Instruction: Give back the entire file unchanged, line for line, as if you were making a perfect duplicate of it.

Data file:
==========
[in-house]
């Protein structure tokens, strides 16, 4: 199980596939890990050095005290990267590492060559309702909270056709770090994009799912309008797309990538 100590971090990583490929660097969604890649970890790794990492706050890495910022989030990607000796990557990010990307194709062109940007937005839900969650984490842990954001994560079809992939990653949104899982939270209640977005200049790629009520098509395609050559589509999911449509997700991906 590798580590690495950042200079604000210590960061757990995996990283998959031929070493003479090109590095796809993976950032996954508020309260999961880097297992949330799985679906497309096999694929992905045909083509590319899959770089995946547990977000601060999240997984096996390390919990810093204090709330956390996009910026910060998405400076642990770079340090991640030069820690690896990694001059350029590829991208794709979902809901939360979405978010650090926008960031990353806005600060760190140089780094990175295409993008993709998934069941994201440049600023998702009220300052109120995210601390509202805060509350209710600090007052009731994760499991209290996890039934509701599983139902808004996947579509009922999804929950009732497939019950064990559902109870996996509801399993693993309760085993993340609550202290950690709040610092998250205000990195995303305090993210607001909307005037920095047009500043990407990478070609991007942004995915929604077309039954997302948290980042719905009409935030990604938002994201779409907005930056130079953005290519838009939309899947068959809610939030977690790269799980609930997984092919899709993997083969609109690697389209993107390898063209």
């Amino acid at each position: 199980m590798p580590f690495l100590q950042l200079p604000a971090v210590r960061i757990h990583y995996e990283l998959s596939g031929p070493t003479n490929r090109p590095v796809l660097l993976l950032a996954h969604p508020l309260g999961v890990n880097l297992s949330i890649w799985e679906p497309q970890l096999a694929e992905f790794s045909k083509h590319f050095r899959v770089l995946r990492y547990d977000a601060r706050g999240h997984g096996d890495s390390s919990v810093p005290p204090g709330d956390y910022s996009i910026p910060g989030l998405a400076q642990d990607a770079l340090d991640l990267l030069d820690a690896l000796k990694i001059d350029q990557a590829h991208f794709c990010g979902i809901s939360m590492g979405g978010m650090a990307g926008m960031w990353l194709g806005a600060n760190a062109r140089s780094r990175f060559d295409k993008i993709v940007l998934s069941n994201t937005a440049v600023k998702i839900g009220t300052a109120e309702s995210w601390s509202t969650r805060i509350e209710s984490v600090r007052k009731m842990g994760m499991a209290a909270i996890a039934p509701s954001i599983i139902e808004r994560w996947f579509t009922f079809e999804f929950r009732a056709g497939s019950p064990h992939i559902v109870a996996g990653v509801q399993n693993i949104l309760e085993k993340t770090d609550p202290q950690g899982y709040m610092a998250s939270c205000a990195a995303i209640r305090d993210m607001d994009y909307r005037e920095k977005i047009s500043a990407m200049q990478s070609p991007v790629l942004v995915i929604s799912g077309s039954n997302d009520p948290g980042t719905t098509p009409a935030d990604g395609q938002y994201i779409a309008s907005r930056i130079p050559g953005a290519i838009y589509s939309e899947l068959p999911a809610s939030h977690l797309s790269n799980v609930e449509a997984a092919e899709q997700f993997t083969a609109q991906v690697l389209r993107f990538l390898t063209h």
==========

[in-house]
């Protein structure tokens, strides 16, 4: 199980596939890990050095005290990267590492060559309702909270056709770090994009799912309008797309990538 100590971090990583490929660097969604890649970890790794990492706050890495910022989030990607000796990557990010990307194709062109940007937005839900969650984490842990954001994560079809992939990653949104899982939270209640977005200049790629009520098509395609050559589509999911449509997700991906 590798580590690495950042200079604000210590960061757990995996990283998959031929070493003479090109590095796809993976950032996954508020309260999961880097297992949330799985679906497309096999694929992905045909083509590319899959770089995946547990977000601060999240997984096996390390919990810093204090709330956390996009910026910060998405400076642990770079340090991640030069820690690896990694001059350029590829991208794709979902809901939360979405978010650090926008960031990353806005600060760190140089780094990175295409993008993709998934069941994201440049600023998702009220300052109120995210601390509202805060509350209710600090007052009731994760499991209290996890039934509701599983139902808004996947579509009922999804929950009732497939019950064990559902109870996996509801399993693993309760085993993340609550202290950690709040610092998250205000990195995303305090993210607001909307005037920095047009500043990407990478070609991007942004995915929604077309039954997302948290980042719905009409935030990604938002994201779409907005930056130079953005290519838009939309899947068959809610939030977690790269799980609930997984092919899709993997083969609109690697389209993107390898063209």
């Amino acid at each position: 199980m590798p580590f690495l100590q950042l200079p604000a971090v210590r960061i757990h990583y995996e990283l998959s596939g031929p070493t003479n490929r090109p590095v796809l660097l993976l950032a996954h969604p508020l309260g999961v890990n880097l297992s949330i890649w799985e679906p497309q970890l096999a694929e992905f790794s045909k083509h590319f050095r899959v770089l995946r990492y547990d977000a601060r706050g999240h997984g096996d890495s390390s919990v810093p005290p204090g709330d956390y910022s996009i910026p910060g989030l998405a400076q642990d990607a770079l340090d991640l990267l030069d820690a690896l000796k990694i001059d350029q990557a590829h991208f794709c990010g979902i809901s939360m590492g979405g978010m650090a990307g926008m960031w990353l194709g806005a600060n760190a062109r140089s780094r990175f060559d295409k993008i993709v940007l998934s069941n994201t937005a440049v600023k998702i839900g009220t300052a109120e309702s995210w601390s509202t969650r805060i509350e209710s984490v600090r007052k009731m842990g994760m499991a209290a909270i996890a039934p509701s954001i599983i139902e808004r994560w996947f579509t009922f079809e999804f929950r009732a056709g497939s019950p064990h992939i559902v109870a996996g990653v509801q399993n693993i949104l309760e085993k993340t770090d609550p202290q950690g899982y709040m610092a998250s939270c205000a990195a995303i209640r305090d993210m607001d994009y909307r005037e920095k977005i047009s500043a990407m200049q990478s070609p991007v790629l942004v995915i929604s799912g077309s039954n997302d009520p948290g980042t719905t098509p009409a935030d990604g395609q938002y994201i779409a309008s907005r930056i130079p050559g953005a290519i838009y589509s939309e899947l068959p999911a809610s939030h977690l797309s790269n799980v609930e449509a997984a092919e899709q997700f993997t083969a609109q991906v690697l389209r993107f990538l390898t063209h």